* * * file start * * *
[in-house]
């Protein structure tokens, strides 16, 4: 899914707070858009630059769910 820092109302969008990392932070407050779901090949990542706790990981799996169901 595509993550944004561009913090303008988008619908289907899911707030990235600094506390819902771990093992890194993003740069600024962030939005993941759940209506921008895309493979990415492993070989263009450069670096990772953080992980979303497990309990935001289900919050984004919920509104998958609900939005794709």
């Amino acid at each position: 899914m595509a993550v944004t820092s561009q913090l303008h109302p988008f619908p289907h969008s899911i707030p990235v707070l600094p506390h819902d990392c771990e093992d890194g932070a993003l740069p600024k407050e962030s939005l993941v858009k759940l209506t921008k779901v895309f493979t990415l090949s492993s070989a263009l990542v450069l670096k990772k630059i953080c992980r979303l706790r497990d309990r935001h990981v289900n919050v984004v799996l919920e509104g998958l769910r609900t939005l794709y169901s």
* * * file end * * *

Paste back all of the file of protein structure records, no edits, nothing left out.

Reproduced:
[in-house]
């Protein structure tokens, strides 16, 4: 899914707070858009630059769910 820092109302969008990392932070407050779901090949990542706790990981799996169901 595509993550944004561009913090303008988008619908289907899911707030990235600094506390819902771990093992890194993003740069600024962030939005993941759940209506921008895309493979990415492993070989263009450069670096990772953080992980979303497990309990935001289900919050984004919920509104998958609900939005794709």
């Amino acid at each position: 899914m595509a993550v944004t820092s561009q913090l303008h109302p988008f619908p289907h969008s899911i707030p990235v707070l600094p506390h819902d990392c771990e093992d890194g932070a993003l740069p600024k407050e962030s939005l993941v858009k759940l209506t921008k779901v895309f493979t990415l090949s492993s070989a263009l990542v450069l670096k990772k630059i953080c992980r979303l706790r497990d309990r935001h990981v289900n919050v984004v799996l919920e509104g998958l769910r609900t939005l794709y169901s």